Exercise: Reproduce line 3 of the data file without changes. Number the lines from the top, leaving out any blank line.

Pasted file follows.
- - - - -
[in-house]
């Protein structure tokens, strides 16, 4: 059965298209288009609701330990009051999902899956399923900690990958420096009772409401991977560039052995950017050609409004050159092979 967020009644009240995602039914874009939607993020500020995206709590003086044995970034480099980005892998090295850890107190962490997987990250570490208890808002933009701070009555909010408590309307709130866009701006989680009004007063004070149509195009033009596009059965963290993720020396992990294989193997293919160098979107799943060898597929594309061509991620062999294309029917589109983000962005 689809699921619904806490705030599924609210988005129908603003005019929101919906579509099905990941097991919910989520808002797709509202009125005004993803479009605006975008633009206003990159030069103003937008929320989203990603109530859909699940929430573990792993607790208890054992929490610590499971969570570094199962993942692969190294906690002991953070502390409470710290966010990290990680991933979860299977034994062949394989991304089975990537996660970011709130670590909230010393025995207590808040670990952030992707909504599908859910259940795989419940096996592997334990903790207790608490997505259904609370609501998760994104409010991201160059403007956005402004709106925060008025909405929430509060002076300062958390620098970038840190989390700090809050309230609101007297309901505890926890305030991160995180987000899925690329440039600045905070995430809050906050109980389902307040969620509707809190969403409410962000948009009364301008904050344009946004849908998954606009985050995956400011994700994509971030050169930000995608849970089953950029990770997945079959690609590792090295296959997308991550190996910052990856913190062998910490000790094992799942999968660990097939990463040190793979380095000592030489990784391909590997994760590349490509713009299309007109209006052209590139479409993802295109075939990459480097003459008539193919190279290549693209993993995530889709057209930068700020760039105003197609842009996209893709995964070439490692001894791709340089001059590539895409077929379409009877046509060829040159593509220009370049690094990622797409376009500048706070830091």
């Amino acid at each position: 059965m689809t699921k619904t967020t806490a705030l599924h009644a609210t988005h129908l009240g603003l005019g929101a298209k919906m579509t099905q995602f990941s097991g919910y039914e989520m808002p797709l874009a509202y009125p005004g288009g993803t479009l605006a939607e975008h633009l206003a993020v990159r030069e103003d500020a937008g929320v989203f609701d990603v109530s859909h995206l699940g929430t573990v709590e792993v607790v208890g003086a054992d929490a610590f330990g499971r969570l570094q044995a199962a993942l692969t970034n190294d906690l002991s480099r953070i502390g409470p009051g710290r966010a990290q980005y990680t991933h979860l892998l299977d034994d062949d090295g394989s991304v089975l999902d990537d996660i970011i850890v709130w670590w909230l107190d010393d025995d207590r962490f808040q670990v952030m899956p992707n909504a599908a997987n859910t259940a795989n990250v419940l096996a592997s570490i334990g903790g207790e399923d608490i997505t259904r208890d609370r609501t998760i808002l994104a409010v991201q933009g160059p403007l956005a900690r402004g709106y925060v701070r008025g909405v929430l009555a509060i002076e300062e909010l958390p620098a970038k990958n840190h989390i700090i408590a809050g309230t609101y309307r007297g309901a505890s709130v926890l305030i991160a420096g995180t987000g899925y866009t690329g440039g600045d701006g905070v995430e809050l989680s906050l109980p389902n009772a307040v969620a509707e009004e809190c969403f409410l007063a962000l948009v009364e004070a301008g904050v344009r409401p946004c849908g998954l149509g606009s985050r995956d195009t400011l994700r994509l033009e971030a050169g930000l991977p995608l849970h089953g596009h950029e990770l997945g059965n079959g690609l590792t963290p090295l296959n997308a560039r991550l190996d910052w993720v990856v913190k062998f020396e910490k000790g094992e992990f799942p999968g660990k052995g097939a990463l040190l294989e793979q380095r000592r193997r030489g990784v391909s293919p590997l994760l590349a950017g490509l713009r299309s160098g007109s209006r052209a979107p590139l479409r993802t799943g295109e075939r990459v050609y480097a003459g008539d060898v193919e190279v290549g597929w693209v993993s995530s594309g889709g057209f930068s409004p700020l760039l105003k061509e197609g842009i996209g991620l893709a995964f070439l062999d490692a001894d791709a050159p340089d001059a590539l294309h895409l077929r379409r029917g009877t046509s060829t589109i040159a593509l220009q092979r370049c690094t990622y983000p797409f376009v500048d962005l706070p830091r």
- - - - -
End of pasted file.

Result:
């Amino acid at each position: 059965m689809t699921k619904t967020t806490a705030l599924h009644a609210t988005h129908l009240g603003l005019g929101a298209k919906m579509t099905q995602f990941s097991g919910y039914e989520m808002p797709l874009a509202y009125p005004g288009g993803t479009l605006a939607e975008h633009l206003a993020v990159r030069e103003d500020a937008g929320v989203f609701d990603v109530s859909h995206l699940g929430t573990v709590e792993v607790v208890g003086a054992d929490a610590f330990g499971r969570l570094q044995a199962a993942l692969t970034n190294d906690l002991s480099r953070i502390g409470p009051g710290r966010a990290q980005y990680t991933h979860l892998l299977d034994d062949d090295g394989s991304v089975l999902d990537d996660i970011i850890v709130w670590w909230l107190d010393d025995d207590r962490f808040q670990v952030m899956p992707n909504a599908a997987n859910t259940a795989n990250v419940l096996a592997s570490i334990g903790g207790e399923d608490i997505t259904r208890d609370r609501t998760i808002l994104a409010v991201q933009g160059p403007l956005a900690r402004g709106y925060v701070r008025g909405v929430l009555a509060i002076e300062e909010l958390p620098a970038k990958n840190h989390i700090i408590a809050g309230t609101y309307r007297g309901a505890s709130v926890l305030i991160a420096g995180t987000g899925y866009t690329g440039g600045d701006g905070v995430e809050l989680s906050l109980p389902n009772a307040v969620a509707e009004e809190c969403f409410l007063a962000l948009v009364e004070a301008g904050v344009r409401p946004c849908g998954l149509g606009s985050r995956d195009t400011l994700r994509l033009e971030a050169g930000l991977p995608l849970h089953g596009h950029e990770l997945g059965n079959g690609l590792t963290p090295l296959n997308a560039r991550l190996d910052w993720v990856v913190k062998f020396e910490k000790g094992e992990f799942p999968g660990k052995g097939a990463l040190l294989e793979q380095r000592r193997r030489g990784v391909s293919p590997l994760l590349a950017g490509l713009r299309s160098g007109s209006r052209a979107p590139l479409r993802t799943g295109e075939r990459v050609y480097a003459g008539d060898v193919e190279v290549g597929w693209v993993s995530s594309g889709g057209f930068s409004p700020l760039l105003k061509e197609g842009i996209g991620l893709a995964f070439l062999d490692a001894d791709a050159p340089d001059a590539l294309h895409l077929r379409r029917g009877t046509s060829t589109i040159a593509l220009q092979r370049c690094t990622y983000p797409f376009v500048d962005l706070p830091r």